“We are in a very interesting moment in the history of sustainable design,” says project architect and Cloud 9 principal Enric Ruiz-Geli. “Today we are in what I call a radical Taliban period. We are architects fully committed against global warming. In fact, we are really kind of mad about it.”

This passionate rhetoric is matched by Media-TIC’s impressive stats. Surpassing the European Union’s 2020 targets, the building cut emissions by 60 percent and gained a LEED gold certificate.

To achieve these numbers, Cloud 9 created a unique ETFE facade, which not only filters out ultraviolet light but also reacts to the changing weather conditions.

“It is a radical building, but we need this radical moment because currently conscience is not in place here. But it will be”

Housed in a lightweight steel frame, the southeast elevation features 104 inflatable cushions each controlled by an independent computerised sensor. Each cushion contains three chambers – a transparent outer layer and a middle and third layer with a reverse pattern design.

When the sun’s rays reach a certain strength, air is pumped into the third chamber, joining it with the middle layer to create an opaque facade that protects the structure from wilting under the Catalonian sun.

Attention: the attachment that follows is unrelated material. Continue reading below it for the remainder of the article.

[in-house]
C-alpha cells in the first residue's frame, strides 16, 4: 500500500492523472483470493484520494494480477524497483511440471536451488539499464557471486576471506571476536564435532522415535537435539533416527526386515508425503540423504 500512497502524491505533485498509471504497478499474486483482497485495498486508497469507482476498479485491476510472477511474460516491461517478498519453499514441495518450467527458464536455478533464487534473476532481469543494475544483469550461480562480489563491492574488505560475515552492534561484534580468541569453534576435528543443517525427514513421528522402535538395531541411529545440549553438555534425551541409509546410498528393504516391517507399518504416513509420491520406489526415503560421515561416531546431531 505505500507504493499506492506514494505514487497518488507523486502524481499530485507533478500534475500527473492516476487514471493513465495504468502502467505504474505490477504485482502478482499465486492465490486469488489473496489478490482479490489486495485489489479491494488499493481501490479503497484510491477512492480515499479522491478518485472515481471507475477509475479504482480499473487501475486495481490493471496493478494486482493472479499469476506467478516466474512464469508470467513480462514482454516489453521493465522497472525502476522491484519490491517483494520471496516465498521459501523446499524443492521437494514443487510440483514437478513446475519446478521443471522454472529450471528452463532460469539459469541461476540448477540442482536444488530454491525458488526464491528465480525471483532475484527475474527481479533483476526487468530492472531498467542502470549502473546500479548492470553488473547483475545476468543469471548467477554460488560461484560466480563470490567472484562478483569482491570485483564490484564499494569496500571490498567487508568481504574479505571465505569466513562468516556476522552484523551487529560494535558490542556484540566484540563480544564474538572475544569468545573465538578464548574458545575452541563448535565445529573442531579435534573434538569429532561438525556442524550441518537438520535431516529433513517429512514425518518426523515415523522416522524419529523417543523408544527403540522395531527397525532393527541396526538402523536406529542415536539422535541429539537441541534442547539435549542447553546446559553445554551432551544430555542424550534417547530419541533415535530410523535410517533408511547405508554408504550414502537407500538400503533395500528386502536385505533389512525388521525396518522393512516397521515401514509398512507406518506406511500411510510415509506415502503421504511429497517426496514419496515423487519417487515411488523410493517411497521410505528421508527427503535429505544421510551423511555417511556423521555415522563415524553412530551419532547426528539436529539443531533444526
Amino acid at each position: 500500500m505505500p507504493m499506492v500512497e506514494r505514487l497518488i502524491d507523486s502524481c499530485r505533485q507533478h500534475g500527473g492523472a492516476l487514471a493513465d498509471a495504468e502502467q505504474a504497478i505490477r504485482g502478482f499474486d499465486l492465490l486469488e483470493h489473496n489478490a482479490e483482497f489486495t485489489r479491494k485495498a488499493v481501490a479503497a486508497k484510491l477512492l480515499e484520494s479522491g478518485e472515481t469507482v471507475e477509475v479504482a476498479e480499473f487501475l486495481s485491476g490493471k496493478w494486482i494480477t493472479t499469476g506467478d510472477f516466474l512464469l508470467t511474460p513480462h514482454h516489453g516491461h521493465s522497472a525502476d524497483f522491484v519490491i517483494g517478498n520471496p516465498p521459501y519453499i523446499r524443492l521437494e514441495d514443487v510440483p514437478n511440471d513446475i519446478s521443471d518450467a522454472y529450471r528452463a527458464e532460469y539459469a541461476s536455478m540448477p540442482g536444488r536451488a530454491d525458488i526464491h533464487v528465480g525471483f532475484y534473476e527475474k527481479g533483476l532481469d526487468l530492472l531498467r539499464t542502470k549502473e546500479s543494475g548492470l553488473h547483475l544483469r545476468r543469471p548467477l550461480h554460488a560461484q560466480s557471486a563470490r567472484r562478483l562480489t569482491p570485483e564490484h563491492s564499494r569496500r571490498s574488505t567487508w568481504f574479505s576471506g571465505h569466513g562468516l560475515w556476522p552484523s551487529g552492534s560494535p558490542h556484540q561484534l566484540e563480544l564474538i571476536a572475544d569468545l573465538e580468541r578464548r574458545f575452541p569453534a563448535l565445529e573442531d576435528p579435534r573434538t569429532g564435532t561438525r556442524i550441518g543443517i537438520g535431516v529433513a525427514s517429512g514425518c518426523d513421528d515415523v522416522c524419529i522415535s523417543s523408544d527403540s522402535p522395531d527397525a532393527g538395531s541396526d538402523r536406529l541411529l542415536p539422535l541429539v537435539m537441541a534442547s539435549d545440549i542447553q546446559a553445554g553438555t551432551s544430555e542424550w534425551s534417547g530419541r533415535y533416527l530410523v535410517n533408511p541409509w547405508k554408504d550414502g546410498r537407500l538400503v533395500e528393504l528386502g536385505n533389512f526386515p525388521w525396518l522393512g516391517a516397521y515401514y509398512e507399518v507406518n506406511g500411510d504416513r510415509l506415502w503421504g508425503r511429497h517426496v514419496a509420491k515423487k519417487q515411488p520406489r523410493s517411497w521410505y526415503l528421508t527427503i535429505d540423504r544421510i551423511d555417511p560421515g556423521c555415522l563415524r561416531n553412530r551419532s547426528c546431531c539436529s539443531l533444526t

Dispensing with a central “brain” imbues the facade with a degree of autonomy, a privilege not extended to Media-TIC’s human inhabitants.

“The users are not allowed to play with the cushions, they are not allowed to put up screens,” says Ruiz-Geli. Although this seems a rather autocratic notion, he sees it as a crucial step towards a general understanding of sustainable architecture. “It is a radical building, but we need this radical moment because currently conscience is not in place here. But it will be.”

The southwest facade continues with a variation of the same theme. Here the cushions are arranged vertically, stretching the building’s full height to form a chamber. By injecting nitrogen into the chamber, Cloud 9 created, well, a cloud that filters out solar radiation. Watching this innovation take effect is undoubtedly impressive, but ever so slightly eery. The facade is broken up by a large open terrace/atrium space in the centre of the building.